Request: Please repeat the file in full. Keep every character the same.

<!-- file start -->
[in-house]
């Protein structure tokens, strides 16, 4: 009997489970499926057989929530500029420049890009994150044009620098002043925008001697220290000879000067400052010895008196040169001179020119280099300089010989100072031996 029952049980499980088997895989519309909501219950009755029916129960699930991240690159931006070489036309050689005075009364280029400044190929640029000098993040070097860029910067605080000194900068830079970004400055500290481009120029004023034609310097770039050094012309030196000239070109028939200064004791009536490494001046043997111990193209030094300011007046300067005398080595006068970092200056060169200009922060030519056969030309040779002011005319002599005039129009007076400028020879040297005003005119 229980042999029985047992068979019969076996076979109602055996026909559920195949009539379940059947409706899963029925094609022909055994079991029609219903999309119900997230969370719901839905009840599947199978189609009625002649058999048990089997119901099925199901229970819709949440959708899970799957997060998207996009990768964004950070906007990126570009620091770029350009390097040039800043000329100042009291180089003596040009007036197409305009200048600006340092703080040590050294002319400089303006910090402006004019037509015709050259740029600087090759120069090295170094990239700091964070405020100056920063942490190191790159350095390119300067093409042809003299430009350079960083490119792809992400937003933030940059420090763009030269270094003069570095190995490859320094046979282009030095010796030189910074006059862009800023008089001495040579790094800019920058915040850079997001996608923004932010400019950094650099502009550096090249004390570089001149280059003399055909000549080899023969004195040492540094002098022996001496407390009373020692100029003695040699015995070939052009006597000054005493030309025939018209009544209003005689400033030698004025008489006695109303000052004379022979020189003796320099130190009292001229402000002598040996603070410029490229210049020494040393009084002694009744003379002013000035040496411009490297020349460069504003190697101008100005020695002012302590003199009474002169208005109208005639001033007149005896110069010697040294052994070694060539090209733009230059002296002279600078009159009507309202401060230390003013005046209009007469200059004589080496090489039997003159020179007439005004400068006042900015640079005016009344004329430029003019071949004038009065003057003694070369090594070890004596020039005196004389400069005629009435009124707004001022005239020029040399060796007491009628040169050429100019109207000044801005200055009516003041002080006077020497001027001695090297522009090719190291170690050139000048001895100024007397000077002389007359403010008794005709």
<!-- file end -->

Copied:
[in-house]
């Protein structure tokens, strides 16, 4: 009997489970499926057989929530500029420049890009994150044009620098002043925008001697220290000879000067400052010895008196040169001179020119280099300089010989100072031996 029952049980499980088997895989519309909501219950009755029916129960699930991240690159931006070489036309050689005075009364280029400044190929640029000098993040070097860029910067605080000194900068830079970004400055500290481009120029004023034609310097770039050094012309030196000239070109028939200064004791009536490494001046043997111990193209030094300011007046300067005398080595006068970092200056060169200009922060030519056969030309040779002011005319002599005039129009007076400028020879040297005003005119 229980042999029985047992068979019969076996076979109602055996026909559920195949009539379940059947409706899963029925094609022909055994079991029609219903999309119900997230969370719901839905009840599947199978189609009625002649058999048990089997119901099925199901229970819709949440959708899970799957997060998207996009990768964004950070906007990126570009620091770029350009390097040039800043000329100042009291180089003596040009007036197409305009200048600006340092703080040590050294002319400089303006910090402006004019037509015709050259740029600087090759120069090295170094990239700091964070405020100056920063942490190191790159350095390119300067093409042809003299430009350079960083490119792809992400937003933030940059420090763009030269270094003069570095190995490859320094046979282009030095010796030189910074006059862009800023008089001495040579790094800019920058915040850079997001996608923004932010400019950094650099502009550096090249004390570089001149280059003399055909000549080899023969004195040492540094002098022996001496407390009373020692100029003695040699015995070939052009006597000054005493030309025939018209009544209003005689400033030698004025008489006695109303000052004379022979020189003796320099130190009292001229402000002598040996603070410029490229210049020494040393009084002694009744003379002013000035040496411009490297020349460069504003190697101008100005020695002012302590003199009474002169208005109208005639001033007149005896110069010697040294052994070694060539090209733009230059002296002279600078009159009507309202401060230390003013005046209009007469200059004589080496090489039997003159020179007439005004400068006042900015640079005016009344004329430029003019071949004038009065003057003694070369090594070890004596020039005196004389400069005629009435009124707004001022005239020029040399060796007491009628040169050429100019109207000044801005200055009516003041002080006077020497001027001695090297522009090719190291170690050139000048001895100024007397000077002389007359403010008794005709």